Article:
Don’t Bet on a Subway Series Just Yet
This article is from the archive of The New York Sun before the launch of its new website in 2022. The Sun has neither altered nor updated such articles but will seek to correct any errors, mis-categorizations or other problems introduced during transfer.
Each fall, America is gripped by the sort of widespread insanity that’s probably better dealt with by novelists, sociologists, and experts in mass propaganda than by sportswriters: Faced with the end of the baseball season, people turn, in the millions, to football. It makes no sense. Leaving aside the sheer tedium of watching men in plastic armor alternately moving several inches at a time and standing around posing while overly caffeinated middle-aged men wearing polo shirts scream at them, football is a dull sport because the better team pretty much always wins. Even careful engineering meant to ensure that no team is much better than any other — ensuring lots of betting action and thus lots of interest in otherwise boring football games — still leaves an NFL where a fan with any knowledge of the game at all can call the winner before more or less every game.
Not so, thankfully, in baseball. If you go out right now and place a bet on the favorite in every game to be played today, you’ll lose money. The same bears out in the playoffs, where the better team, defined however you like, enjoys a vastly smaller advantage than in any of the other major sports. The main reason is obvious: Baseball is entirely built around one-on-one matchups, so that even a vast superiority in talent gives a team only so much advantage at any point in a game. A football defense faced with a strong-armed quarterback, a breakaway threat at halfback, two fast receivers, and a good tight end will be stretched thin, while Bobby Abreu’s batting prowess doesn’t do Robinson Cano much good at all when he’s in the batter’s box.
As a practical matter, this makes the much-touted fact that the Yankees and Mets are demonstrably the best teams in their respective leagues much less important than you might think in judging how likely we are to see a Subway Series. Whether looking at things analytically or anecdotally, being the best team in the league just doesn’t matter all that much when it comes to winning the pennant, as the frequency with which teams that aren’t even the best in their own division win the World Series should show. Factors like good coaching, playoff experience, and even the home field advantage just don’t do baseball teams all that much good. Winning in the postseason is about frontline pitching, defense, and luck; the qualities that make a good team over the course of a season are not only not those that make a postseason champion, in some cases they’re the opposite of those. A well-balanced five-man rotation made the 2001 Seattle Mariners the best regular season team to ever play. When the games really counted, though, they were done in by the fact that rather than one real ace and one Jose Lima-type, they had Paul Abbott and John Halama — exactly what had helped them win 116 regular season games.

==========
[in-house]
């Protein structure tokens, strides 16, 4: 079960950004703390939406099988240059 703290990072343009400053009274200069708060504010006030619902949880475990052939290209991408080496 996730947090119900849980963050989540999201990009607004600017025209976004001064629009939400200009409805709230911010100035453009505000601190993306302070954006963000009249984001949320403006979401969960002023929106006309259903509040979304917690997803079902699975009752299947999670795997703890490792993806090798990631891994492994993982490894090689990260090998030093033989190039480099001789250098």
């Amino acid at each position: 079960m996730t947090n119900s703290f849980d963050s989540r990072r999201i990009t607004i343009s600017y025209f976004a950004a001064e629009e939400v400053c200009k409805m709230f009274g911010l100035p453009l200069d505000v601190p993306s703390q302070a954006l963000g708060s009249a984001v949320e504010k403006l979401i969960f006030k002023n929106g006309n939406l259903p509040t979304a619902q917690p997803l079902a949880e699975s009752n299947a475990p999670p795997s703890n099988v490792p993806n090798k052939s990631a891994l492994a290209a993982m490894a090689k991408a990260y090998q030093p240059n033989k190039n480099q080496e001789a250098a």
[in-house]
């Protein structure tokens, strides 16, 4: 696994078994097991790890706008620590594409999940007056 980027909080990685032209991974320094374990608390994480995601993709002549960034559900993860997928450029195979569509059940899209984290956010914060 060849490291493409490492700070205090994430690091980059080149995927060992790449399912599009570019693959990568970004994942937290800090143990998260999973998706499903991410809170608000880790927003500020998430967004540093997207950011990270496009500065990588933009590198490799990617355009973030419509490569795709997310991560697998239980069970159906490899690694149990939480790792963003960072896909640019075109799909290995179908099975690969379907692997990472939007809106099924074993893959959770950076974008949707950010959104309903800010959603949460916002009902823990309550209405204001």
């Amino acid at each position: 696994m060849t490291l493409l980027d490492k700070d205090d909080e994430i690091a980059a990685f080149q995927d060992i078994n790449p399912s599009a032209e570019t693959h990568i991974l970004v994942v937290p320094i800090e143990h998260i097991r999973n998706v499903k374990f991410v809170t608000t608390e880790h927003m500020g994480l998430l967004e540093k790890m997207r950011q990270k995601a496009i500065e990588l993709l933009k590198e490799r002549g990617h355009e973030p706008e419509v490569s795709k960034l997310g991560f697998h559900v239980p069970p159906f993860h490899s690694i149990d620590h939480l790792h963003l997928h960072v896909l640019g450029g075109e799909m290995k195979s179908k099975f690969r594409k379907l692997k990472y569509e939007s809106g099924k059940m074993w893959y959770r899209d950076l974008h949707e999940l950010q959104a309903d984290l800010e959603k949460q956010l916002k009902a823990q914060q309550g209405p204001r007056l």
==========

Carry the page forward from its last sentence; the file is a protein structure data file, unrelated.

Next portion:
This doesn’t bode well for a Subway Series. Both the Mets and Yankees have strong defenses and excellent relief pitching on offer, but the real strength of both teams is a deep, balanced lineup. That’s a good thing to have in October, but having a great no. 8 hitter like Jose Valentin or Jorge Posada isn’t as important as having the true ace neither team really has right now.
Another way to think of it is in terms of plain odds. There are 16 possible World Series matchups. If each team in the playoffs is equally good, there will be a 6.25% chance of the Mets meeting the Yankees. If the Mets and Yankees are each good enough that they should be expected to win their series 54% of the time — something of a dubious assumption, given the vagaries of baseball and the unpredictable nature of individual team matchups — the odds go all the way up to 14.5%.
The Yankees’ long run of playoff success, and the relatively recent 2000 Series, have spoiled us; even great teams usually eventually get whacked by lesser teams in the playoffs. Wild card teams win, teams come back from 3–0 deficits, teams come back against Mariano Rivera without ever getting a solid hit. Anything can happen in baseball, and usually enough does to spoil any idealistic aims about having the two best teams in the game play to find out which is better.
This is truer now than it ever has been because, of course, baseball decided to be more like football and let every other team in the game into the playoffs. This was silly from a sporting perspective (from a business perspective the expanded playoffs are a smash) because it ignored that you could let every team in the NFL into the postseason without much affecting the outcome, while in baseball each crummy team allowed into the tournament vastly increases the odds that one of them will end up spraying champagne on the commissioner’s hairpiece. Fair? Right? Who’s to say? Either way, there’s no point in getting excited about the mutual hatred between the Bronx and Queens — yet.